So I bought a cheap 6-foot by 10-foot boxed cargo trailer for only $2,000. With an added bunk bed, it was perfect for keeping me and my gear out of the harsh winter elements. For years, this home on wheels was my palace.
Finally, after years of searching for an actual camp, I came across a deal of a lifetime. An elderly woman living in an old four-bedroom house the size of a double-wide was selling her place. It was a perfect set-up, and even better, it was located on the water with its own boat launch in the same yard as my friend’s camp.
I told my girlfriend at the time I was finally buying a house. Since I already had secret plans of proposing and moving in with her, I took everything I had saved and purchased it. Soon she realized that the house I bought wasn’t just to move out of my parent’s home. The real reason was to get a camp, and the best news was, she said, “Yes.”
Now that we’re married, my wife gets to join me in the comforts of our camp, “Cougar’s Mead,” every chance she gets. This has worked out great, since there was no way she would venture out every weekend of hunting season living in that wooden cargo box on wheels. While I did manage to lure her to stay there once, getting splinters and having spiders crawling in the bed sheets didn’t give her the same homey feeling the trailer gave me.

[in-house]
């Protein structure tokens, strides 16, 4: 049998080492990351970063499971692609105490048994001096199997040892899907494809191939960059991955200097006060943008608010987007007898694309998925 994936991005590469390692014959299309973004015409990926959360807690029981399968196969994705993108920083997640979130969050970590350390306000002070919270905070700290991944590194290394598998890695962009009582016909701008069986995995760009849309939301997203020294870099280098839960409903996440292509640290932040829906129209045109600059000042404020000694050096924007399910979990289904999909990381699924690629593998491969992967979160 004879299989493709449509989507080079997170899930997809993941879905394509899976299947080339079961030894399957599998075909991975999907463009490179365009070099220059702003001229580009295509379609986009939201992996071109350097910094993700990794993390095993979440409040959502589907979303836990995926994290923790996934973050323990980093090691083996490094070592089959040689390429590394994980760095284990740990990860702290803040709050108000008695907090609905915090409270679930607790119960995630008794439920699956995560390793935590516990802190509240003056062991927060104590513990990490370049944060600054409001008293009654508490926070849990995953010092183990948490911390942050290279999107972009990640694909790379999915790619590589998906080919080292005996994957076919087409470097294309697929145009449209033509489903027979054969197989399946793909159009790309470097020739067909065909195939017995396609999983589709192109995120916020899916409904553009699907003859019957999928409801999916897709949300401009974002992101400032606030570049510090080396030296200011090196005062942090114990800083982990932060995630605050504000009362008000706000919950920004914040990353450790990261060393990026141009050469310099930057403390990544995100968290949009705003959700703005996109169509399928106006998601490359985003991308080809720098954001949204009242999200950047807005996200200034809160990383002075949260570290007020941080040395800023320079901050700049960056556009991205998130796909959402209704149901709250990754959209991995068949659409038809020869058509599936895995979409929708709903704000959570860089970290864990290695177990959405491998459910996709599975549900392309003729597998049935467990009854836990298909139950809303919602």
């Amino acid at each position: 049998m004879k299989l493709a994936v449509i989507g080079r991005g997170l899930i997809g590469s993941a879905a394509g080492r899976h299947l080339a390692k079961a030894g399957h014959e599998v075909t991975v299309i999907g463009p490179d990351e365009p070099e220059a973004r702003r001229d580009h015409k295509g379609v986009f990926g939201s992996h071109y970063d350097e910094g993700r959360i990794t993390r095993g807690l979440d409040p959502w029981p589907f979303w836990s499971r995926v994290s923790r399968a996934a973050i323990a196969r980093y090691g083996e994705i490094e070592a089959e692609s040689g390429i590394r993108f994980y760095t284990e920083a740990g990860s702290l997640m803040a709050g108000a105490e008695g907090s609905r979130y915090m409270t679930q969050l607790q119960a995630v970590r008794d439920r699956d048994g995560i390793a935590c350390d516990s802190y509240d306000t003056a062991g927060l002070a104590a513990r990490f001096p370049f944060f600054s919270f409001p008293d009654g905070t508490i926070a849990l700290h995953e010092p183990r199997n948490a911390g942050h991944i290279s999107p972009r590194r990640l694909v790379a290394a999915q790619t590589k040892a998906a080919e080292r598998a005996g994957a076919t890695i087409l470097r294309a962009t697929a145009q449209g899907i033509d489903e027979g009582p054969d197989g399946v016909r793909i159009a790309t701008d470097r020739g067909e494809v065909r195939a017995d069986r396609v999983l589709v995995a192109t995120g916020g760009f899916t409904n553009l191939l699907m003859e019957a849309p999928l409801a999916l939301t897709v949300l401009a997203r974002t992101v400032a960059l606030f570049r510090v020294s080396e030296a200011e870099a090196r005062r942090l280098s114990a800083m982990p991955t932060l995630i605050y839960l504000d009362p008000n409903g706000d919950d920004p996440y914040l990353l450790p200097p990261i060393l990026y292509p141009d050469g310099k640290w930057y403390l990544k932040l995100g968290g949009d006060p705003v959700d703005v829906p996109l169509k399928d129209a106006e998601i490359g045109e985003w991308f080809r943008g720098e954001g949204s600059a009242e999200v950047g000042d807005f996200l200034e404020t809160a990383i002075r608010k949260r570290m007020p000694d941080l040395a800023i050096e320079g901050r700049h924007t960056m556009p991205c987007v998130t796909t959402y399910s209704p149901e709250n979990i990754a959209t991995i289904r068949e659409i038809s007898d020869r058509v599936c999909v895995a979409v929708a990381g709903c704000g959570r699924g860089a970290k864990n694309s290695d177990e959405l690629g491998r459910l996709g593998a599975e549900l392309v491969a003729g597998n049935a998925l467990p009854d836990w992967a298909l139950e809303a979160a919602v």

Camp Buying Tips:
Since I transitioned from being a coastal fisherman to a diehard deer hunter, I got a camp and land up in Concordia parish for $45,000 next to my friend’s camp, who paid $37,000 for his place. Prices vary throughout the state, but in rural areas nice places with the land can be found dirt cheap because they offer few city comforts. But for an outdoorsman, it’s everything you need.
Many times hunting leases have camps, but you are at the mercy of the landowners and other members to keep the place. And prices can change in an instant. If you can afford it, buying the land outright is beneficial because leased land prices tend to go up each year.
There are hundreds of thousands of acres of free public lands within an hour’s drive of my camp. Besides the abundance of free trophy deer, hog, turkey, duck and small game animals to hunt, I learned about the great catfish and crappie fishing in front of the camp and at nearby Lake Concordia. Many places located directly adjacent to public land will cost double, so try looking for locations a few miles away from your favorite tract.
Talk to neighbors about how safe the area is from a security standpoint. Luckily, the only thieves in my area are the raccoons who steal the trash, then scatter it throughout the yard.